2Vienna Center for Quantum Science and Technology (VCQ), Faculty of Physics, University of Vienna, Boltzmanngasse 5, 1090 Vienna, Austria
3Department of Physics, Graduate School of Science, The University of Tokyo, Hongo 7-3-1, Bunkyo-ku, Tokyo 113-0033, Japan

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Abstract

In order to reject the local hidden variables hypothesis, the usefulness of a Bell inequality can be quantified by how small a $p$-value it will give for a physical experiment. Here we show that to obtain a small expected $p$-value it is sufficient to have a large gap between the local and Tsirelson bounds of the Bell inequality, when it is formulated as a nonlocal game. We develop an algorithm for transforming an arbitrary Bell inequality into an equivalent nonlocal game with the largest possible gap, and show its results for the CGLMP and $I_{nn22}$ inequalities.

We present explicit examples of Bell inequalities with gap arbitrarily close to one, and show that this makes it possible to reject local hidden variables with arbitrarily small $p$-value in a single shot, without needing to collect statistics. We also develop an algorithm for calculating local bounds of general Bell inequalities which is significantly faster than the naïve approach, which may be of independent interest.

Nonlocal games are cooperative games between two parties, Alice and Bob, that are not allowed to communicate. The maximal probability with which Alice and Bob can win the game depends on how the world fundamentally works: if it respects classical ideas about locality and determinism, this maximal probability is given by the local bound. On the other hand, if the world works according to quantum mechanics, the maximal probability is given by the Tsirelson bound, which is larger than the local bound. This makes it possible to experimentally falsify the classical worldview: let Alice and Bob play a nonlocal game with quantum devices for many rounds, and if they win more often than the local bound predicts, that’s it.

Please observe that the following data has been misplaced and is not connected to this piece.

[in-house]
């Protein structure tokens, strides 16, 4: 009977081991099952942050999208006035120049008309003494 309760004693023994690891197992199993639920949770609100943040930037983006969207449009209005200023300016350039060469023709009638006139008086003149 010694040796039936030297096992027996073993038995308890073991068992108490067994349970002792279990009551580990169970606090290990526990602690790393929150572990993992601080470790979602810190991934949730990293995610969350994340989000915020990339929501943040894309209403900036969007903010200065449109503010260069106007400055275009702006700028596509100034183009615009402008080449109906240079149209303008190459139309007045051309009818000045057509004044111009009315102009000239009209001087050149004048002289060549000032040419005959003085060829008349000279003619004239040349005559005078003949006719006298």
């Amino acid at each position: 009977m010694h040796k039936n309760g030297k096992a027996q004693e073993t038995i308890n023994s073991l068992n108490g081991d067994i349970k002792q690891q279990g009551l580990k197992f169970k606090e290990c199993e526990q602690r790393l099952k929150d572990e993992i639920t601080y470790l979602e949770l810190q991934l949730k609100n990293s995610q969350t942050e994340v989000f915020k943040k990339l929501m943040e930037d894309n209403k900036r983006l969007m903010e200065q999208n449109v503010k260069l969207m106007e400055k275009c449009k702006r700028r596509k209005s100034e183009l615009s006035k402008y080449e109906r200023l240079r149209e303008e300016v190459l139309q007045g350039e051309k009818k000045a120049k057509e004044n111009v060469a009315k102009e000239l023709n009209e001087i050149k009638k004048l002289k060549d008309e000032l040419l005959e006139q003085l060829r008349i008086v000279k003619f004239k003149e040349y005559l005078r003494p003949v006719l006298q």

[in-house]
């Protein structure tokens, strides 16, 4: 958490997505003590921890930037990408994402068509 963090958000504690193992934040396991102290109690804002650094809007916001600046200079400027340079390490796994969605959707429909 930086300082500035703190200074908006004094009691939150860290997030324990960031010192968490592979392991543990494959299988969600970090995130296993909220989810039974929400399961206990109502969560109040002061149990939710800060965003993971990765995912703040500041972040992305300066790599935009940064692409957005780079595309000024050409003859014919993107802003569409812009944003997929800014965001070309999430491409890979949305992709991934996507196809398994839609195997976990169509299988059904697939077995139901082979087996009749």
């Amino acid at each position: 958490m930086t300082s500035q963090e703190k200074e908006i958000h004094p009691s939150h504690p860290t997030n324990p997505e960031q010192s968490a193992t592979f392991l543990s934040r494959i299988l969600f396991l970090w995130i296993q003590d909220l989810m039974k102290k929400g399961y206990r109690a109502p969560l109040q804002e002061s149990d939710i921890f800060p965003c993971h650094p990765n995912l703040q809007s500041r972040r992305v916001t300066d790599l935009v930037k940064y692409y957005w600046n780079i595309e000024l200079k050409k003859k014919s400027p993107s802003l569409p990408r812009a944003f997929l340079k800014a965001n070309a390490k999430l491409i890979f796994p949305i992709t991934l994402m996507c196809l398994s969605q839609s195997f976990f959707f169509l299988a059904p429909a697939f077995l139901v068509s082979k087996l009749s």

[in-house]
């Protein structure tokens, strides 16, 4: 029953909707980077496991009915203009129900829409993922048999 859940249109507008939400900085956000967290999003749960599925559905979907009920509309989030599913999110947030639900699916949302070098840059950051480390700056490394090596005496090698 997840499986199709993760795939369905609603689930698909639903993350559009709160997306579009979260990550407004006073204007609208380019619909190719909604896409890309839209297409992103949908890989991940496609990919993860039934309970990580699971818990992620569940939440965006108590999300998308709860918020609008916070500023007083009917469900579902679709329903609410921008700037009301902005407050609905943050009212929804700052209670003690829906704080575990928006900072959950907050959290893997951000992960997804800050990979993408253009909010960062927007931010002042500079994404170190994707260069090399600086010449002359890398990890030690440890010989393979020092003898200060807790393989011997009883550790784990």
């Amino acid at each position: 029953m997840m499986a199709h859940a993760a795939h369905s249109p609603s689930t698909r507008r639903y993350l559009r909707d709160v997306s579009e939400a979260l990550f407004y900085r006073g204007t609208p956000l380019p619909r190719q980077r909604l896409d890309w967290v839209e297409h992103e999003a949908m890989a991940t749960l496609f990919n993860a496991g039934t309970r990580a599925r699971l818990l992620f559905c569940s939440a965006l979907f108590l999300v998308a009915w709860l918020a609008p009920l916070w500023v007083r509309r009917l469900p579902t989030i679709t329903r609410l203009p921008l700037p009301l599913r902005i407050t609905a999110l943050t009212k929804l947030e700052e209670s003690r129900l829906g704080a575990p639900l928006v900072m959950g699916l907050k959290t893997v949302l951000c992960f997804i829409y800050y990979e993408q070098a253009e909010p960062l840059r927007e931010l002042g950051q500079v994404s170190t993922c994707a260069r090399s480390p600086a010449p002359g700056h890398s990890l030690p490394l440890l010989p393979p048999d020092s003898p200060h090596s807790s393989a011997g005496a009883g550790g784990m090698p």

The number of rounds it takes for a decisive rejection of the classical worldview depends on the statistical power of the nonlocal game: a more powerful game requires fewer rounds to reach a conclusion with the same degree of confidence. We show that in order to get a large statistical power, it is enough to have a large gap between the local bound and the Tsirelson bound of the nonlocal game. Moreover, we show that this gap depends on how precisely a nonlocal game is formulated, so we develop an algorithm to maximise the gap over all possible formulations of a nonlocal game. With this, we derive the most powerful version of several well-known nonlocal games, such as the CHSH game, the CGLMP games, and the Inn22 games.

A natural question to ask is how high can the statistical power of a nonlocal game get. We show that it can get arbitrarily high, by constructing two nonlocal games with gap between their local and Tsirelson bounds arbitrarily close to one. This makes it possible to conclusively falsify the classical worldview with a single round of the nonlocal game, without needing to collect statistics. Unfortunately, neither of these games is experimentally feasible, so the question of whether a single-shot falsification is possible in practice is still open.

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Quantum

Optimization of the surface code design for Majorana-based qubits

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Rui Chao1, Michael E. Beverland2, Nicolas Delfosse2, and Jeongwan Haah2